In 1996, David Foster Wallace burst onto the literary scene with his magnum opus: Infinite Jest. The End of the Tour is not a biopic. It is, as the director calls it, an anti-biopic. It tells the story of five days that Rolling Stone writer David Lipsky (Jesse Eisenberg) spent with Wallace (Jason Segal) at the end of the book tour for Infinite Jest, interviewing him for the first article on a writer that Rolling Stone had ever published. The film opens in 2008 with Lipsky getting the news of Wallace’s suicide. He then breaks out the tapes from his interviews with Wallace and we, through them, spend those five days getting to know two writers getting to know each other. It’s absolutely brilliant, and should immediately jump to the top of your rental queue, especially for literary nerds and writers (of which I’m kind of both).
If you’ve never read Infinite Jest, you don’t actually need to, but the movie will probably make you want to attempt it. Let me warn you that it is the densest book I’v ever read, it weighs 3.5 lbs. in hardcover, comes in at 1076 pages and I have not even mentioned the footnotes. Giving you a summary would take more words than I typically devote to nine reviews, but essentially it takes place in a future where all of humanity is sponsored by corporations down to the micro level and is so absorbed by media that they’ve forgotten how to live real and meaningful lives (you’ll pause for a moment and freak out, then Google something to make you feel better). When Infinite Jest hit literary critics, it was like something had descended from above complete with choral music. It also made every other writer want to see what made this guy do what they’d been trying so hard to do. It made David Foster Wallace uncomfortable, validated and scared to death.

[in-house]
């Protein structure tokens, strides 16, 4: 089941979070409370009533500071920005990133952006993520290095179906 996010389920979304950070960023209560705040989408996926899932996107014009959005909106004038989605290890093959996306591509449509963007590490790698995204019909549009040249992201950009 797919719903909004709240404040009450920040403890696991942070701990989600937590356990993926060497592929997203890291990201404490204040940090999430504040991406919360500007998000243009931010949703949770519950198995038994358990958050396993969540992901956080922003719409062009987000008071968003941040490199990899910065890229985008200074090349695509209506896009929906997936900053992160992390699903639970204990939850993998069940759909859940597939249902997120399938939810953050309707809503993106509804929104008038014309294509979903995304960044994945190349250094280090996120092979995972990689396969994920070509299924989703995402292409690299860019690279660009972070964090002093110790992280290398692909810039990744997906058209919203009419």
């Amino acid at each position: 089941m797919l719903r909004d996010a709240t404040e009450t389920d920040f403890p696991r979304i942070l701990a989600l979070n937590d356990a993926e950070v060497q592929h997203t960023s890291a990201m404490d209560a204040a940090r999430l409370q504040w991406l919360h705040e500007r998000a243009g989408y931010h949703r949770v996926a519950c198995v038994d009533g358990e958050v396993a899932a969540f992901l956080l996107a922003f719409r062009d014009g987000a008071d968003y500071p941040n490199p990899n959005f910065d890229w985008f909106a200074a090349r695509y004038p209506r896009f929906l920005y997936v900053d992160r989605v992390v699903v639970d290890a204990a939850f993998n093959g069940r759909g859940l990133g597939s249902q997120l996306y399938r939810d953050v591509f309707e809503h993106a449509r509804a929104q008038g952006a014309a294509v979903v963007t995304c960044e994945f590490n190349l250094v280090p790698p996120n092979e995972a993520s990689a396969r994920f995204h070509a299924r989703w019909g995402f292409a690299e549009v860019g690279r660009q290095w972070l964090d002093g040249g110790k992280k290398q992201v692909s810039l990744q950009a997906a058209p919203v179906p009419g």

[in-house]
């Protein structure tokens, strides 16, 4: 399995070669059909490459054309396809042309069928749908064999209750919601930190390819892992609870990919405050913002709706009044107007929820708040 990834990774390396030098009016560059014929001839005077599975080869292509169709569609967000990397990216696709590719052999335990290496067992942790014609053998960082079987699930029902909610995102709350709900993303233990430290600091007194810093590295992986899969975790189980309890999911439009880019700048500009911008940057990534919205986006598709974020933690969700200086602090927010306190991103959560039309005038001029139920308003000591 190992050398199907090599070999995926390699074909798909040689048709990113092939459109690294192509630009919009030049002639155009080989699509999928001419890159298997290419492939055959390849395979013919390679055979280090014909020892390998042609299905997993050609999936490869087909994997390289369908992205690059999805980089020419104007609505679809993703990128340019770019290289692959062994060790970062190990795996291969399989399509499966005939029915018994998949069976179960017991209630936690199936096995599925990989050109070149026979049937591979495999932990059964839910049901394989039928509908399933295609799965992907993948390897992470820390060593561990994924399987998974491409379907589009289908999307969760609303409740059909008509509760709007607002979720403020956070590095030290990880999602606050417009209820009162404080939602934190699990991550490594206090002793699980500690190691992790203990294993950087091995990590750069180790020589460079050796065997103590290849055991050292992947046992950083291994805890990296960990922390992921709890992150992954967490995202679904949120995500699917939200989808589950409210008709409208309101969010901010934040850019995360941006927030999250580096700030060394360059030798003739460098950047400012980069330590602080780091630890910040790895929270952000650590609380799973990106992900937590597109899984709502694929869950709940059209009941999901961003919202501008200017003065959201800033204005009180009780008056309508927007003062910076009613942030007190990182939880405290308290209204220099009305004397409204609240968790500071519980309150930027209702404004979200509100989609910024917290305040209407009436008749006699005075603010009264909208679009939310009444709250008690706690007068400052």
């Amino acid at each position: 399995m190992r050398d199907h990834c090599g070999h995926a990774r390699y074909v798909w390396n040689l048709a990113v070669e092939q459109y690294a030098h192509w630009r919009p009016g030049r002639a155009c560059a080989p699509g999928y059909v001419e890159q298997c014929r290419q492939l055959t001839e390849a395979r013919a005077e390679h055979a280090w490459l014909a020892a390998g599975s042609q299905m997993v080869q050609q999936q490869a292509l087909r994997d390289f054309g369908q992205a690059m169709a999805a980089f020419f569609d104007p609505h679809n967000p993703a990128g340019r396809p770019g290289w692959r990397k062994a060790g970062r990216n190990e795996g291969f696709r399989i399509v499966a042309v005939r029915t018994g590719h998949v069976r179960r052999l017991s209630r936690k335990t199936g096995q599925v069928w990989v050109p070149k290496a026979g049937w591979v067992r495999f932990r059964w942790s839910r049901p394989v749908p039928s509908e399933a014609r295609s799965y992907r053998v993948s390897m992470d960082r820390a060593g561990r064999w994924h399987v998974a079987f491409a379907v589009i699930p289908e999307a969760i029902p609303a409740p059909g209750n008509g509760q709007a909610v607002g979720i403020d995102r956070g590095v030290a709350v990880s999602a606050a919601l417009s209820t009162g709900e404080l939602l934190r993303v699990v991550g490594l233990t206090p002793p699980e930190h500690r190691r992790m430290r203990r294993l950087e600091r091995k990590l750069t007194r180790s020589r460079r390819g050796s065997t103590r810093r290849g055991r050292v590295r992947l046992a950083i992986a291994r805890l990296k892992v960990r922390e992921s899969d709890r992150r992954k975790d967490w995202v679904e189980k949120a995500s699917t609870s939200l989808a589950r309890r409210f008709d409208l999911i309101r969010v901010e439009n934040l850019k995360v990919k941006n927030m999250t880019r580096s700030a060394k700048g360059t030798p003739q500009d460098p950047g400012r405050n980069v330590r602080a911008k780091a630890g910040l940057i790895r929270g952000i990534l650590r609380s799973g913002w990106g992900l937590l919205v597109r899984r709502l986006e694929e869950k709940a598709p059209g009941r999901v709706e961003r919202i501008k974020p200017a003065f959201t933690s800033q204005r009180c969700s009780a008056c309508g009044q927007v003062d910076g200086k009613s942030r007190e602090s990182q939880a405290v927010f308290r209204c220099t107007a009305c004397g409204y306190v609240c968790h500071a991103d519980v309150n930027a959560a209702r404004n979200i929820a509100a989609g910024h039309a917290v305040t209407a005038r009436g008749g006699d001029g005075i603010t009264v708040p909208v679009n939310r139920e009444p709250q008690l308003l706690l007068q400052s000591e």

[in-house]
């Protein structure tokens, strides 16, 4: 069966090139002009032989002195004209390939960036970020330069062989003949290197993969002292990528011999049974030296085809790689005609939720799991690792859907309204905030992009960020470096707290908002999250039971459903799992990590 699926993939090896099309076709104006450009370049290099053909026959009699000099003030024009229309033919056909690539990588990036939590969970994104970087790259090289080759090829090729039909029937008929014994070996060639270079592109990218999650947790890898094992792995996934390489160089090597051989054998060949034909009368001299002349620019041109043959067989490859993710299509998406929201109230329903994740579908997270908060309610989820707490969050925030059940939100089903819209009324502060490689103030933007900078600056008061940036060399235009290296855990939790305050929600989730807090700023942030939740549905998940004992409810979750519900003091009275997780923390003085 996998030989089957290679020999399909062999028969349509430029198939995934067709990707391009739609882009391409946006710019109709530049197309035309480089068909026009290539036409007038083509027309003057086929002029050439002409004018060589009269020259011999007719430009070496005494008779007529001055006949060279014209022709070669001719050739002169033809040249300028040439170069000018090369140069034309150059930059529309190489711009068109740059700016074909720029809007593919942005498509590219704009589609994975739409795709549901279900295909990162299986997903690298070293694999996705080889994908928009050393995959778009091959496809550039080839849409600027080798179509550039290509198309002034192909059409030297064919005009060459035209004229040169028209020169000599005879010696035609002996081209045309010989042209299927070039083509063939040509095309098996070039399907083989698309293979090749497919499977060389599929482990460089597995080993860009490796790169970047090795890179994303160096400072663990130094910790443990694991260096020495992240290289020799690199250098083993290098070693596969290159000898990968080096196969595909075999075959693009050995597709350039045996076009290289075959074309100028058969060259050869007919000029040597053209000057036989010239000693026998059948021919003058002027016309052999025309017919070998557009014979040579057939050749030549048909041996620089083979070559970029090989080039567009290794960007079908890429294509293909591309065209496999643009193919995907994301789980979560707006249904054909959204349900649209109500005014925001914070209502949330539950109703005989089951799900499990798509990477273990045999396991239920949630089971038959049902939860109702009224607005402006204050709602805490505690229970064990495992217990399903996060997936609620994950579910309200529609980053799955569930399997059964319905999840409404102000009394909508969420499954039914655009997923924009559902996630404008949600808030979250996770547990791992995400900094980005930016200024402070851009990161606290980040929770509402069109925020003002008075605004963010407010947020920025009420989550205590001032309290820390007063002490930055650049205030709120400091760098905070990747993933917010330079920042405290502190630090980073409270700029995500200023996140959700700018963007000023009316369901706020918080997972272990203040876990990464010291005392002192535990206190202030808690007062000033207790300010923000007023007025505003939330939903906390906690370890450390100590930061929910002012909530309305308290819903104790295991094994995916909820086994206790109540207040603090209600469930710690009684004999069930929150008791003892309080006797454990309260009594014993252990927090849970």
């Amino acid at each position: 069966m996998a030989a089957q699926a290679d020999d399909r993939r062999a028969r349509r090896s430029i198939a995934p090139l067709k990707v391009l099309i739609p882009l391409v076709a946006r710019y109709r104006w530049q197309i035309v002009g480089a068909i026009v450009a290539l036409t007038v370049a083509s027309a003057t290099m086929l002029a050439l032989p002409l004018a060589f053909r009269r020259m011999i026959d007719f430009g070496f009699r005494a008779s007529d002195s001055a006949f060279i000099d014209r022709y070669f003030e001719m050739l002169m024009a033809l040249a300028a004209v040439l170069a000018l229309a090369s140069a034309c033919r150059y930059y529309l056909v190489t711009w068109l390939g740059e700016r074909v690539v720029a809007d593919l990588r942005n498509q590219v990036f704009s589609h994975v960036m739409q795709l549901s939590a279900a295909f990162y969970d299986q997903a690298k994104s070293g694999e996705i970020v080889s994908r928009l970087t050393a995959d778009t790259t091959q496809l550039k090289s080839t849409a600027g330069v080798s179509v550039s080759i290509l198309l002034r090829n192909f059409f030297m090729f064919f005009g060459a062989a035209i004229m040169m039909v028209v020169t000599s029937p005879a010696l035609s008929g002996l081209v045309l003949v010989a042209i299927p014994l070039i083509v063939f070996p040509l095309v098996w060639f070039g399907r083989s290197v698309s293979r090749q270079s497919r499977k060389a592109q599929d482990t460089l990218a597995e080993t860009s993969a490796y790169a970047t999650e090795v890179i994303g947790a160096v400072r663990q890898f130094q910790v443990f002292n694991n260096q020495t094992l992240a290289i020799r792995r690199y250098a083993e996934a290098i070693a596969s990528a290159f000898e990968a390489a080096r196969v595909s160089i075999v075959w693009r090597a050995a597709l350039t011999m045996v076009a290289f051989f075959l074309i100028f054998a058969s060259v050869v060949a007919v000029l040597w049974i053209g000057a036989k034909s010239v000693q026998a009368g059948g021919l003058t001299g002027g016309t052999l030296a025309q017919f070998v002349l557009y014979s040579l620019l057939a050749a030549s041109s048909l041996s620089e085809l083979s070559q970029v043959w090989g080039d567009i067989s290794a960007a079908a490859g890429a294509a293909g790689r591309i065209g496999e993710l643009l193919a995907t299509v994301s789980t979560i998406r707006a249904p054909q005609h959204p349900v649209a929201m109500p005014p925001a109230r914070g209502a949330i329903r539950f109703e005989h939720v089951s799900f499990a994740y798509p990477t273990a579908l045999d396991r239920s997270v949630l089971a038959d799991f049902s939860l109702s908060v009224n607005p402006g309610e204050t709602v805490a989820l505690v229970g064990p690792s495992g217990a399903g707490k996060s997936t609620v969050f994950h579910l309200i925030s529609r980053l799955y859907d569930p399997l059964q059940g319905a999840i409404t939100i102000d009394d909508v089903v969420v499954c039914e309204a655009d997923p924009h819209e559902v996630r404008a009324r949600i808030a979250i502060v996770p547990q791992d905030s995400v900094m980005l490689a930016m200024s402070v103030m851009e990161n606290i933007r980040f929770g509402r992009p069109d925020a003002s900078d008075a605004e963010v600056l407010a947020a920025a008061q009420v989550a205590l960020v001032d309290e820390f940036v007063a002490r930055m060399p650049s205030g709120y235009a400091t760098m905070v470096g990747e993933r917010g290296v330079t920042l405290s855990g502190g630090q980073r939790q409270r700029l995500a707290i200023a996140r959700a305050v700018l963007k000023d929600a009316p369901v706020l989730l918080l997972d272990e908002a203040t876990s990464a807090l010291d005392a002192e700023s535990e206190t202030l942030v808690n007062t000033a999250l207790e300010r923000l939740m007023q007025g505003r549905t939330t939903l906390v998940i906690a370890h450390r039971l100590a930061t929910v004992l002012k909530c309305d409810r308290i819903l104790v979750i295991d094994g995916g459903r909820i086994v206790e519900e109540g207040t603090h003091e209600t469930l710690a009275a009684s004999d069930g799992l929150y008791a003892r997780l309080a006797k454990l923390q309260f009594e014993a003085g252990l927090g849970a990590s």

David Lipsky, whose work I’ve also read and whose memoir of these five days is the basis for the screenplay, initially dismisses Wallace. Then he reads Infinite Jest and talks Rolling Stone into doing an article on him really just so he can find out what is going on in this guy’s head. What he finds is a pudgy, bandana-wearing, junk food lover who is so addicted to television that he won’t have one in his house because he’s afraid that he’ll sit down and never get back up. He’s also incredibly insightful, incredibly self-aware and just brilliant enough to know that his “brilliance” is going to be a gigantic problem for him. The David Foster Wallace Jason Segal plays, if you’ve ever wondered what I’m like, is about 70% of what I’m like. I own a TV and have not published a literary masterpiece…..that’s like 20% of the difference.
The director made a choice to not let Eisenberg or really meet until filming was about to begin (and the whole thing was made in 25 days), but it was a fantastic choice. The majority of the film are discussions between Wallace and Lipsky as they’re getting to know each other through this interview, just as the actors are feeling each other out as performers. I throw my hands up over Best Actor this year, because first I said Michael Fassbender had to have it, then Ian McKellan and now – I swear to you – Jason Segal deserves serious consideration. His work is so far removed from the comedies and sitcoms he’s done his whole life that this is a completely different person. He’s absolutely brilliant. I felt like this “antibiopic” gave me a better idea of who Wallace was and a profound sense of loss because so many of the things he would talk about and worry about are things that bother me as well. 2015 has given us another gem, and it’s beginning to freak me out how good this fall has been, overall, at the movies.